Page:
Read about one of our long-time volunteers for Ride the Drive -
Jody Medeke has been a volunteer for Ride the Drive since 2010. It was in her first year that she realized how committed the city was to being a top ranked city for cycling.
“It got me excited to help support the city in that effort,” Jody said.
Jody continues to volunteer because it is such a diverse event, bringing together all member of the community.
“There were biking clubs with their road bikes in full gear. There were families with kids trying their own “big kid” bikes for the first time. There were people in crazy fun costumes and unique bikesâ€¦skateboards, roller skates, and wheelchairs! That atmosphere is what keeps me coming back as a volunteer!”
Jody is a fair-weather biker, so it was difficult for her to get out this past winter. But that didn’t stop her from taking advantage of our wonderful bike paths.
“I didn’t get out much this winter. Although I ran on the bike paths all winter since the paths are so well maintained by the city (thanks Madison!). That is the beauty of the paths; they are used for biking, walking the dog, runners, etc, etc!”
Biking was also a way for Jody to get into shape.
“Biking was my catalyst back into fitness several years ago and I loved that biking was an activity that was relatively easy to get into. I was really out of shape when I started and all I needed was basic clothes and my trusty old Trek. Biking really is an activity for everyone and a great way to keep active.”
Biking is a way to engage in the community and strengthen the bonds of its members.
“Last spring I witnessed an accident along the Capital City Trail. A woman got distracted talking with her husband and went off the path, flipping her bike. She was knocked unconscious. I called 911. Every single person biking or walking along that path during that time stopped to help. The couple was from out of town and the husband said to me later that they had come to Madison specifically to bike because they had heard it was a great biking city.”
Like many others, Jody vividly remembers the year, which happens to be her first year volunteering, that Lance Armstrong led the ride.
“I will never forget looking up that street and seeing the thousands of bikers following him and filling up State Street.”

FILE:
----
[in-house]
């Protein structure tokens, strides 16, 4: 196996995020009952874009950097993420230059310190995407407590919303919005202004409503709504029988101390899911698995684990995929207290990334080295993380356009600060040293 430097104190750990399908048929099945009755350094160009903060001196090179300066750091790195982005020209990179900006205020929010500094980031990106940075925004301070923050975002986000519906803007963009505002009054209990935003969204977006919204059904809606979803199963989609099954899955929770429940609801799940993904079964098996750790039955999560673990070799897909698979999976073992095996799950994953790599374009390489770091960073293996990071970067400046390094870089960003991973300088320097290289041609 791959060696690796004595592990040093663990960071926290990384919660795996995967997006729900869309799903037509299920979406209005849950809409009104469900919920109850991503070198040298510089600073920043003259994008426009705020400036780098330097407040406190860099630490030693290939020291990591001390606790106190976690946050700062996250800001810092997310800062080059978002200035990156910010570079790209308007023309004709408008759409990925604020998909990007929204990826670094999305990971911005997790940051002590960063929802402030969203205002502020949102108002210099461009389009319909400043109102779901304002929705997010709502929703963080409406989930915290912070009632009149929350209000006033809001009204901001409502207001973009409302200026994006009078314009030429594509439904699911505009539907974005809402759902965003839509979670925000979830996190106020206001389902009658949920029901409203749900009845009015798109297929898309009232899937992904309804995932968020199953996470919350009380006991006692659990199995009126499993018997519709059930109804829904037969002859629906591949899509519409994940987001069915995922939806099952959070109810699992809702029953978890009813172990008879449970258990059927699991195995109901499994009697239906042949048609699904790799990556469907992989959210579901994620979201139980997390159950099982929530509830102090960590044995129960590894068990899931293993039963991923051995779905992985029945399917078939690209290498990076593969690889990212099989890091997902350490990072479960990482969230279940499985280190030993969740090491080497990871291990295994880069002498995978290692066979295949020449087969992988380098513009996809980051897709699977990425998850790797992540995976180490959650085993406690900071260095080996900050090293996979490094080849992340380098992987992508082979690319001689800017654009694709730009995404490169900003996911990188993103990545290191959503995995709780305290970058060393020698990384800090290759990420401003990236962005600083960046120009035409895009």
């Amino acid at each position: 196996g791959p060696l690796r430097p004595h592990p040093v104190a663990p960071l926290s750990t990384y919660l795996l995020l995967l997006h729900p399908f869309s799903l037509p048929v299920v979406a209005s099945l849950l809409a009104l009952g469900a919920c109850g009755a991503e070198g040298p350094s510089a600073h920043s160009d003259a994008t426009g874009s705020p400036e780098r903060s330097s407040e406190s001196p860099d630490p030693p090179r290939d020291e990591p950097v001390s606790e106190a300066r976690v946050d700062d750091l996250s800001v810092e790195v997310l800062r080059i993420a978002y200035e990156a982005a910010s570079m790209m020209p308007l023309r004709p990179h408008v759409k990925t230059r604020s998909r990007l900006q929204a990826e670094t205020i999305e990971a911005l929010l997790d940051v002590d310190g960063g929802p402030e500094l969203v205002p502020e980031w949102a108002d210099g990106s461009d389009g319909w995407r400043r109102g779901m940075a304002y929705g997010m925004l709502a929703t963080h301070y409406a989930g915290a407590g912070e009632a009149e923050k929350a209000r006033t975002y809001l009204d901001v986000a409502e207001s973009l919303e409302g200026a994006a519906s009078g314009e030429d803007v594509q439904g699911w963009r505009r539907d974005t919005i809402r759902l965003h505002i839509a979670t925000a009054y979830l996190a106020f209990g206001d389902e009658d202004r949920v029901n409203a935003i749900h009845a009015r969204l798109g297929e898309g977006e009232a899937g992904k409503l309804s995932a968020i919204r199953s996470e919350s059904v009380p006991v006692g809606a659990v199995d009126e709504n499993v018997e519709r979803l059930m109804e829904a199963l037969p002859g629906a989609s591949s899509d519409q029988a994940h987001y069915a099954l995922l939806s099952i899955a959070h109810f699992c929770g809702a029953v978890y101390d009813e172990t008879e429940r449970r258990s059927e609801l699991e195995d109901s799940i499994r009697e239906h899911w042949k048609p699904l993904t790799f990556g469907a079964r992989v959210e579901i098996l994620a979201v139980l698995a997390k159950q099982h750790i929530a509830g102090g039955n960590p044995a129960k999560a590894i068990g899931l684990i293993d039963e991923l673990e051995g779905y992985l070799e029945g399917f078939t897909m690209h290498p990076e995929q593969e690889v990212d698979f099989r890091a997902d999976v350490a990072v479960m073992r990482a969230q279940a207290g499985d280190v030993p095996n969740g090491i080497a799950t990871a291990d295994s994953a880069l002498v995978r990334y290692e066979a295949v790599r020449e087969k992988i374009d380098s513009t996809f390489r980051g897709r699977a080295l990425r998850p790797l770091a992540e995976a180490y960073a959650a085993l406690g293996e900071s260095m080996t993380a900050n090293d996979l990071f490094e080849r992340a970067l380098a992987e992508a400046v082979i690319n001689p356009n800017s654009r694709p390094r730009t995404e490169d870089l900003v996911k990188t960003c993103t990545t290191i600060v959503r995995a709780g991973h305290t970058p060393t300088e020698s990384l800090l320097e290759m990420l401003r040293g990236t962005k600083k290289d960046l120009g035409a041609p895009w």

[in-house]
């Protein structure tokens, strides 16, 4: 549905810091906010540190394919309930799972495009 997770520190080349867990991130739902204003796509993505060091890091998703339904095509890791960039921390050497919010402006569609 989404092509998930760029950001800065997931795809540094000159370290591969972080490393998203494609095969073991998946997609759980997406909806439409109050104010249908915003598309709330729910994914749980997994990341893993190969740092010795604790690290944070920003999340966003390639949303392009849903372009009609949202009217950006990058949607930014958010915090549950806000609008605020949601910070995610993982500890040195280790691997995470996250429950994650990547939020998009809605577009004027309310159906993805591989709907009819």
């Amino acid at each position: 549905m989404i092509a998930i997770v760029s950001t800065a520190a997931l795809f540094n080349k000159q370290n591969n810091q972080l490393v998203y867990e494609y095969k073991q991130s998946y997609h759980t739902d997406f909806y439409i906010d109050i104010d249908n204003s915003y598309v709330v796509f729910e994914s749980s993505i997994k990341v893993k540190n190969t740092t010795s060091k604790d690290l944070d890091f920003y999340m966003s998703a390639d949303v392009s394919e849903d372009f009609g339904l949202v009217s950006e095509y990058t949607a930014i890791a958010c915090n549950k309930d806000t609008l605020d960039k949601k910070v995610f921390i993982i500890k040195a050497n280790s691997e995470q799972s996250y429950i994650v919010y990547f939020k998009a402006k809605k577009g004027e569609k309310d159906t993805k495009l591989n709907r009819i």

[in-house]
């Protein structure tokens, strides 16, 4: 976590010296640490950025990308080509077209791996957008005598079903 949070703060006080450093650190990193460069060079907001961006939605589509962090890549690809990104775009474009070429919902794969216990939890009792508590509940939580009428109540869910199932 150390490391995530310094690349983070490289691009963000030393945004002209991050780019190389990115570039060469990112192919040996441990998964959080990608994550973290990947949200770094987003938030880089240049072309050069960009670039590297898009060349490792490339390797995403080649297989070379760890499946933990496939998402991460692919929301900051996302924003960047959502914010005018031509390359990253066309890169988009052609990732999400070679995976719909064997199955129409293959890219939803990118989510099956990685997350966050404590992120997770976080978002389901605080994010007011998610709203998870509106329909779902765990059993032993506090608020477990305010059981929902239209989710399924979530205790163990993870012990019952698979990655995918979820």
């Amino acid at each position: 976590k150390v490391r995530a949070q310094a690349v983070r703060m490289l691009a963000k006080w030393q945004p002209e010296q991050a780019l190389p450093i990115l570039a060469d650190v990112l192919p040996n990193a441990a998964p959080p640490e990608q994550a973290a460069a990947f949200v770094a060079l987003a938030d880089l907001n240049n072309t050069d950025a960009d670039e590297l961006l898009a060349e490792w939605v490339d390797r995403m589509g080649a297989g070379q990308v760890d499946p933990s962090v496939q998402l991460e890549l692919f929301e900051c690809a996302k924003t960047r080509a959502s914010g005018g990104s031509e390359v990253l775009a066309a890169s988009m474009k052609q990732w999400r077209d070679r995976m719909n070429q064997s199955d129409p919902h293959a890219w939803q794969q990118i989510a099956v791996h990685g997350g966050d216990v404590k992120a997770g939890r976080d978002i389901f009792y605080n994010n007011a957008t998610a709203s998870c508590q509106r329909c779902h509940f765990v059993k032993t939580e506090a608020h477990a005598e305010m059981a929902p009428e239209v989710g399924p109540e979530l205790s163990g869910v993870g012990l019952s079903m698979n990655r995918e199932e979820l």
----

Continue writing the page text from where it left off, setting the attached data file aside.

Travis Reinhart first volunteered for Ride the Drive back in 2010, after reading about the event in the Madison Parks’ newsletter. He lived in Madison just a few years and enjoyed the expansive bike paths in the city before volunteering for the event.
“I thought how cool it was to close down the roads and open it only to bikes and other pedestrians. Ride the Drive is unique and something that most cities do not offer. Ride the Drive is not only about biking but also uniting the community while promoting Madison Parks,” Travis said.
As an Area Captain, Travis works between the Madison Parks staff and other volunteers. He enjoys seeing many volunteers return each year.
“It is a unique atmosphere of people who bike daily and those that bike recreationally. It is nice to be able to get off the paths and bike down the middle of John Nolen,” Travis said.
Travis bikes year round and competes in various triathlons and duathlons. It is a great way to stay in shape and is beneficial to the community.
“It helps grow the large biking community in Madison and it is an environmentally friendly way to reduce our carbon footprint.”
Travis has had many wonderful experiences as a volunteer for Ride the Drive. Just seeing the families’ excitement and enjoyment of riding has been a great experience for him. One fun story involved the Oscar Mayer Wiener Mobile.
“The Oscar Mayer Wiener Mobile was leaving Brittingham Park and I needed to stop the large crowd of bikers on the route, including the Penny-farthings. Not every day do you get to stop bikes and say the wiener mobile is trying to leave,” Travis remembered.Â
Travis embodies the spirit of Ride the Drive and spreads it to the community.
“This year I recruited a friend to be a bike ambassador and plan on recruiting more, spreading the word for Ride the Drive.”
Aaron Crandall began volunteering for Ride the Drive since the very beginning back in 2009, and has continued to volunteer every year since.
“I volunteer a lot and I was very excited about the idea of doing this when it was first introduced.Â I really believe in the purpose of Ride the Drive and I want to contribute any way that I can,” Aaron said.
Aaron is an avid biker who incorporates biking into his daily life. Aaron and his family recently bought their first car about three years ago to accommodate his growing family.
“I bike year-round, everyday.Â Madison is such a bike friendly city and I hope to be an example for other people. I want to show them that it’s not really that difficult to incorporate biking into their lives.”
One part of Ride the Drive that Aaron loves the most is seeing the large crowd of bike enthusiasts. He remembers the year that Lance Armstrong came to Madison vividly because it drew in such a large crowd.
“I love the mob of people! I enjoy seeing people out and the streets being taken over by a mob of cyclists. “
“One year we all got free Chipotle, that was pretty nice as well,” he included.
Shutting down John Nolen Drive is also one of his favorite parts of the event.
“John Nolen is such a heavy traffic area. It is an amazing opportunity to shut down the main street and open it solely to bikes. We don’t have to worry about traffic; we can enjoy the weather and it is great to see the lake.”
Aaron continues to promote Ride the Drive and advocate for the importance of the event. He wants to add to the current success of the event and help make important changes the future. “It is a very fun event with neat activities for people of all ages. Very cool.”